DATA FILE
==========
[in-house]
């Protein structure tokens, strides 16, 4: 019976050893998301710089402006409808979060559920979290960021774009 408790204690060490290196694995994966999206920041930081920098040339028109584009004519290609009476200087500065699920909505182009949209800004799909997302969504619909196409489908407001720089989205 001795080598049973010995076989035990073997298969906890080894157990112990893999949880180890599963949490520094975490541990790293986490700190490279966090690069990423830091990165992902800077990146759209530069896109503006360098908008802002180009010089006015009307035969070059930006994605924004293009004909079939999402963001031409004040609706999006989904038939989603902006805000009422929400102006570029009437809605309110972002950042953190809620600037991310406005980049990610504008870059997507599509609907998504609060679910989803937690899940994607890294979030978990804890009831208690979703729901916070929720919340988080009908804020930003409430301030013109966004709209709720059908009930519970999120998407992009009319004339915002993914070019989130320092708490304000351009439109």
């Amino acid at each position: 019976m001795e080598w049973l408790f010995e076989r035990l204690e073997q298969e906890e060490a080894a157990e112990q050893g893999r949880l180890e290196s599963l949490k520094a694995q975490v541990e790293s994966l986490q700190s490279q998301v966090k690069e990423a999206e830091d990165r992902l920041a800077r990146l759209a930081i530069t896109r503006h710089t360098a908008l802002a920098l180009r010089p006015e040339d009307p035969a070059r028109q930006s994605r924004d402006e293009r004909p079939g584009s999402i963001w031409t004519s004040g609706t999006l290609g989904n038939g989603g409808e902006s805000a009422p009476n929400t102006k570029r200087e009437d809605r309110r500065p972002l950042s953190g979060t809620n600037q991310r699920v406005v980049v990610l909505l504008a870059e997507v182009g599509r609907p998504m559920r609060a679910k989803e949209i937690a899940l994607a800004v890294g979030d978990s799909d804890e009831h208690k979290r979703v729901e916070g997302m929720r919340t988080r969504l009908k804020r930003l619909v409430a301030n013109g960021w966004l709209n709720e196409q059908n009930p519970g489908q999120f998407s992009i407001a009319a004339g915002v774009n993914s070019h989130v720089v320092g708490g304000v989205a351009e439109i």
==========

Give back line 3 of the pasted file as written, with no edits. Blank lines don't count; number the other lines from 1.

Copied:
């Amino acid at each position: 019976m001795e080598w049973l408790f010995e076989r035990l204690e073997q298969e906890e060490a080894a157990e112990q050893g893999r949880l180890e290196s599963l949490k520094a694995q975490v541990e790293s994966l986490q700190s490279q998301v966090k690069e990423a999206e830091d990165r992902l920041a800077r990146l759209a930081i530069t896109r503006h710089t360098a908008l802002a920098l180009r010089p006015e040339d009307p035969a070059r028109q930006s994605r924004d402006e293009r004909p079939g584009s999402i963001w031409t004519s004040g609706t999006l290609g989904n038939g989603g409808e902006s805000a009422p009476n929400t102006k570029r200087e009437d809605r309110r500065p972002l950042s953190g979060t809620n600037q991310r699920v406005v980049v990610l909505l504008a870059e997507v182009g599509r609907p998504m559920r609060a679910k989803e949209i937690a899940l994607a800004v890294g979030d978990s799909d804890e009831h208690k979290r979703v729901e916070g997302m929720r919340t988080r969504l009908k804020r930003l619909v409430a301030n013109g960021w966004l709209n709720e196409q059908n009930p519970g489908q999120f998407s992009i407001a009319a004339g915002v774009n993914s070019h989130v720089v320092g708490g304000v989205a351009e439109i």